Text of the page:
For the past week, Centro Cultural Tlatelolco in Mexico City was humming with conversation about media and communications, and in particular their relation to human rights, democracy, and social justice as the International Association for Media and Communication Research's annual conference played out over four days.
Amongst the many interesting presentations, I'd highlight in particular Melissa Brough and Sasha Costanza-Chock's work, dealing with the much larger MacArthur-funded VozMob (Mobile Voices/Voces Moviles) project that they are involved in. It is a piece of participatory community media research, aiming to build a sustainable communications infrastructure for undocumented laborers in the Los Angeles area, and perhaps "export" it to related communities of workers and activists elsewhere. The project is both intellectually interesting and socially and politically important, and I hope to follow it as it develops.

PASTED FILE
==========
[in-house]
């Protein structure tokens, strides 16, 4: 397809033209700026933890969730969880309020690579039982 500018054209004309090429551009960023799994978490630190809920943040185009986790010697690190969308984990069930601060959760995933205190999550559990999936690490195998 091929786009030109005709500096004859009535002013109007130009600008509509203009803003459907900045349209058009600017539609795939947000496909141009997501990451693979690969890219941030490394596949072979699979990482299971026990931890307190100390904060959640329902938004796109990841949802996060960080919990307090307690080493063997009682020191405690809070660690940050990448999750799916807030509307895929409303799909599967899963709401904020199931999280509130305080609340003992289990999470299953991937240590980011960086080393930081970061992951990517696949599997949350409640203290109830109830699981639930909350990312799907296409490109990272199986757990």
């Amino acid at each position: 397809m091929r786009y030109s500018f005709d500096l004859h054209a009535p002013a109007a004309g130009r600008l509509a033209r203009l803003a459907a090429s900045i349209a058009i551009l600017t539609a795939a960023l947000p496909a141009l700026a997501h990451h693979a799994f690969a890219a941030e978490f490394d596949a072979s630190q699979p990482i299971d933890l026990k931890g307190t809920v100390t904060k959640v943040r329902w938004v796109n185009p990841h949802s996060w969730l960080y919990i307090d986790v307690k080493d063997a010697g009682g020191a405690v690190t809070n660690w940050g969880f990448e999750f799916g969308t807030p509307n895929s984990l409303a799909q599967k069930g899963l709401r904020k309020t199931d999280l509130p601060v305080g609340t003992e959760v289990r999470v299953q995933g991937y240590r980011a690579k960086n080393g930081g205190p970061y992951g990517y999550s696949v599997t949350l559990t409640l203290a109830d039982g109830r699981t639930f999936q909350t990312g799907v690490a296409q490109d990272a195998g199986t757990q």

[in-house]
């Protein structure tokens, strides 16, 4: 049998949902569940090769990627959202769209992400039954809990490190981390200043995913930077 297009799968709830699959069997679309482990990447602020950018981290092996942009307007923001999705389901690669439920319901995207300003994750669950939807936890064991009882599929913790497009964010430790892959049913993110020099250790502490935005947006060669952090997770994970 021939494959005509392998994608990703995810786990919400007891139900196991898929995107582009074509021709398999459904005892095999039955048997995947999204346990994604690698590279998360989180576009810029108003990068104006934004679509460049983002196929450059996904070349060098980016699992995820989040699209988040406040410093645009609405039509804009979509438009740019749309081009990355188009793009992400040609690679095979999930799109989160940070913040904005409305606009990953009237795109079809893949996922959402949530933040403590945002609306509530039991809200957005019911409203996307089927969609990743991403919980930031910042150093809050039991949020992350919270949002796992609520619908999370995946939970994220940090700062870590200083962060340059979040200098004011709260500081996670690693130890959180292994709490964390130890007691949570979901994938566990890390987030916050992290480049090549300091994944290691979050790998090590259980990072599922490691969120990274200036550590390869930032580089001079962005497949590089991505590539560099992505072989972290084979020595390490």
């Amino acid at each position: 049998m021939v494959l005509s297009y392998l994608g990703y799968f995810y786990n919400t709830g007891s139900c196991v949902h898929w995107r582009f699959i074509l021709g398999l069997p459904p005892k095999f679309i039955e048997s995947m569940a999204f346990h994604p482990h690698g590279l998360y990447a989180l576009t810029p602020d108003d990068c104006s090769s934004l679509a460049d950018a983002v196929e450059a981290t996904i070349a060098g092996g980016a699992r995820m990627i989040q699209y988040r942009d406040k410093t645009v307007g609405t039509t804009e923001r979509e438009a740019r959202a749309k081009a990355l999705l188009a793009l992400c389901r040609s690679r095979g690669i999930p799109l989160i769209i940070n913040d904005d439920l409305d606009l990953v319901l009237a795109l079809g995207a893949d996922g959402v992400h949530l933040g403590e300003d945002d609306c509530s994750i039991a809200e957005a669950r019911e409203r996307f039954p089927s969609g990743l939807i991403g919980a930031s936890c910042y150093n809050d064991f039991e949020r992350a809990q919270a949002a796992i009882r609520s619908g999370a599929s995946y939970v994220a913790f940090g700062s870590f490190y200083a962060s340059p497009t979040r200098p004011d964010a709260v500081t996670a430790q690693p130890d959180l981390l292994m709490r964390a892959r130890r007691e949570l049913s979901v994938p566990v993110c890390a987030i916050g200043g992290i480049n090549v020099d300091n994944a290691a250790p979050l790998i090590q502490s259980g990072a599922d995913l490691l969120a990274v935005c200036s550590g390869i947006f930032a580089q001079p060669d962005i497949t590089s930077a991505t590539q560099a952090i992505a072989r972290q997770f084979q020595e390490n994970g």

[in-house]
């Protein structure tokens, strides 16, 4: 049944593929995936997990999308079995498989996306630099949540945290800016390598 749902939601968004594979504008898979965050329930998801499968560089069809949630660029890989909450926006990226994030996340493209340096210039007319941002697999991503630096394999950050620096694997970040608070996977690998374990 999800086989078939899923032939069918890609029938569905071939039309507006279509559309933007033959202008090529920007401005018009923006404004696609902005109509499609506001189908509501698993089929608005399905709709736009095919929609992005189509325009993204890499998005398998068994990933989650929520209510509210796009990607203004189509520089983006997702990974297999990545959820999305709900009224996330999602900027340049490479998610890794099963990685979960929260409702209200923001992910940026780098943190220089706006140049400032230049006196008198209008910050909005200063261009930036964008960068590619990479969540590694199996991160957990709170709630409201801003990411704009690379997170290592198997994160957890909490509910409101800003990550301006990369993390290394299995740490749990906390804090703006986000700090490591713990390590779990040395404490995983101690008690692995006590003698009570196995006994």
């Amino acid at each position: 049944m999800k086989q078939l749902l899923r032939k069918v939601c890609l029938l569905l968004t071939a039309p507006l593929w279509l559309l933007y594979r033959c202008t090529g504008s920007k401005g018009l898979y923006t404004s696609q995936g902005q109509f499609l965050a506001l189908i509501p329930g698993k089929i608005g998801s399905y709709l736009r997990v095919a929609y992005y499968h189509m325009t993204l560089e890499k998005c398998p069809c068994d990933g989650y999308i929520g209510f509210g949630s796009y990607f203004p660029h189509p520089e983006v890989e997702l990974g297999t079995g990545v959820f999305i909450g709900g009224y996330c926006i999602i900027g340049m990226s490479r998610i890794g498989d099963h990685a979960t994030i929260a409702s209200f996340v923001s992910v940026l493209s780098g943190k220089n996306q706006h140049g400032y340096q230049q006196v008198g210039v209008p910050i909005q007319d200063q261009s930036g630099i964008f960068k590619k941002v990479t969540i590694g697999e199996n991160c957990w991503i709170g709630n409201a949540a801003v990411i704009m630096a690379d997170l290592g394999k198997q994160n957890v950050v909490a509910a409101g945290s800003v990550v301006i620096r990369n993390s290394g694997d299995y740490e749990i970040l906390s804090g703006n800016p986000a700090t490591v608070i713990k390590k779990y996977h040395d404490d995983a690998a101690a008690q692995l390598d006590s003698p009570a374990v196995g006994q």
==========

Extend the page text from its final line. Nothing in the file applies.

The theme of the conference was human rights and communication, and there were many interesting discussions of the future of communications and the media. One thing I really appreciated about the project that Melissa and Sasha are involved in is that it seems to me to tackle the question of what communication can and should do in a way that has both more immediate and more concrete implications than abstract scholarly (and potentially irrelevant, if I may be so free) discussions of how communications infrastrucutres and media systems "ought" to be configured. I liked Becky Lentz's presentation for much the same reason. I suspect that the latter grander and more moral question is of greater intellectual than practical importance.